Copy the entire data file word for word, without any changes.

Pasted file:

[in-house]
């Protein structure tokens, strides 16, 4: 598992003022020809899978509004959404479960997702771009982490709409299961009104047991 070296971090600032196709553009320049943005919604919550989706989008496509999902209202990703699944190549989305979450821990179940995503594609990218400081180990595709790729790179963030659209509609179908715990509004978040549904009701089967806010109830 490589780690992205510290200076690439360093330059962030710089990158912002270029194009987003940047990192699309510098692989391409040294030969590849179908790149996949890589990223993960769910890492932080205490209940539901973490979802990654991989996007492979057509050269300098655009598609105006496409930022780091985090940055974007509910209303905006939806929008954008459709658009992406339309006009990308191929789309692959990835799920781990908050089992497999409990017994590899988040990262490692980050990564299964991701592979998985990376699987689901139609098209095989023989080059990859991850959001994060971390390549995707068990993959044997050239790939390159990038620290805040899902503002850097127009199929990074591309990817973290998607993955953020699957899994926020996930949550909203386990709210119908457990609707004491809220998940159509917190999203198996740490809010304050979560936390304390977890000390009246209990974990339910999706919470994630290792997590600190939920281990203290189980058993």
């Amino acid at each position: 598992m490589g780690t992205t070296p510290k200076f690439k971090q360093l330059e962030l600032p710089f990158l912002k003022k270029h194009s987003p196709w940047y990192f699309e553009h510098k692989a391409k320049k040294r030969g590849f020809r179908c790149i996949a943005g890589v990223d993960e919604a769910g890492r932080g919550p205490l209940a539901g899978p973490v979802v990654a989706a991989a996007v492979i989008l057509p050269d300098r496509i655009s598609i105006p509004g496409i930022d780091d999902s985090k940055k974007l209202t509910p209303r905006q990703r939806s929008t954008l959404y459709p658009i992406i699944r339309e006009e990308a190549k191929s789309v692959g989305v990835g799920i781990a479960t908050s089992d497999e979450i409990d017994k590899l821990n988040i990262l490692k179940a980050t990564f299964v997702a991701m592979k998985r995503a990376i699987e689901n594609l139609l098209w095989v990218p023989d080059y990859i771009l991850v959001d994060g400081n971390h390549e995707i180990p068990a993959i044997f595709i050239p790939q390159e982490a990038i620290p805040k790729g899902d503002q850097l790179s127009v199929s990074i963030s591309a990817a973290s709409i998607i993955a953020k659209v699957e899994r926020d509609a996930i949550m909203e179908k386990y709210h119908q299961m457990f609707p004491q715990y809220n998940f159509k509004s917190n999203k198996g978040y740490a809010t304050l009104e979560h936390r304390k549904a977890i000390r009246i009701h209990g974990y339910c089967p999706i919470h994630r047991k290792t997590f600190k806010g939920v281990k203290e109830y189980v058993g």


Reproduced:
[in-house]
């Protein structure tokens, strides 16, 4: 598992003022020809899978509004959404479960997702771009982490709409299961009104047991 070296971090600032196709553009320049943005919604919550989706989008496509999902209202990703699944190549989305979450821990179940995503594609990218400081180990595709790729790179963030659209509609179908715990509004978040549904009701089967806010109830 490589780690992205510290200076690439360093330059962030710089990158912002270029194009987003940047990192699309510098692989391409040294030969590849179908790149996949890589990223993960769910890492932080205490209940539901973490979802990654991989996007492979057509050269300098655009598609105006496409930022780091985090940055974007509910209303905006939806929008954008459709658009992406339309006009990308191929789309692959990835799920781990908050089992497999409990017994590899988040990262490692980050990564299964991701592979998985990376699987689901139609098209095989023989080059990859991850959001994060971390390549995707068990993959044997050239790939390159990038620290805040899902503002850097127009199929990074591309990817973290998607993955953020699957899994926020996930949550909203386990709210119908457990609707004491809220998940159509917190999203198996740490809010304050979560936390304390977890000390009246209990974990339910999706919470994630290792997590600190939920281990203290189980058993």
């Amino acid at each position: 598992m490589g780690t992205t070296p510290k200076f690439k971090q360093l330059e962030l600032p710089f990158l912002k003022k270029h194009s987003p196709w940047y990192f699309e553009h510098k692989a391409k320049k040294r030969g590849f020809r179908c790149i996949a943005g890589v990223d993960e919604a769910g890492r932080g919550p205490l209940a539901g899978p973490v979802v990654a989706a991989a996007v492979i989008l057509p050269d300098r496509i655009s598609i105006p509004g496409i930022d780091d999902s985090k940055k974007l209202t509910p209303r905006q990703r939806s929008t954008l959404y459709p658009i992406i699944r339309e006009e990308a190549k191929s789309v692959g989305v990835g799920i781990a479960t908050s089992d497999e979450i409990d017994k590899l821990n988040i990262l490692k179940a980050t990564f299964v997702a991701m592979k998985r995503a990376i699987e689901n594609l139609l098209w095989v990218p023989d080059y990859i771009l991850v959001d994060g400081n971390h390549e995707i180990p068990a993959i044997f595709i050239p790939q390159e982490a990038i620290p805040k790729g899902d503002q850097l790179s127009v199929s990074i963030s591309a990817a973290s709409i998607i993955a953020k659209v699957e899994r926020d509609a996930i949550m909203e179908k386990y709210h119908q299961m457990f609707p004491q715990y809220n998940f159509k509004s917190n999203k198996g978040y740490a809010t304050l009104e979560h936390r304390k549904a977890i000390r009246i009701h209990g974990y339910c089967p999706i919470h994630r047991k290792t997590f600190k806010g939920v281990k203290e109830y189980v058993g």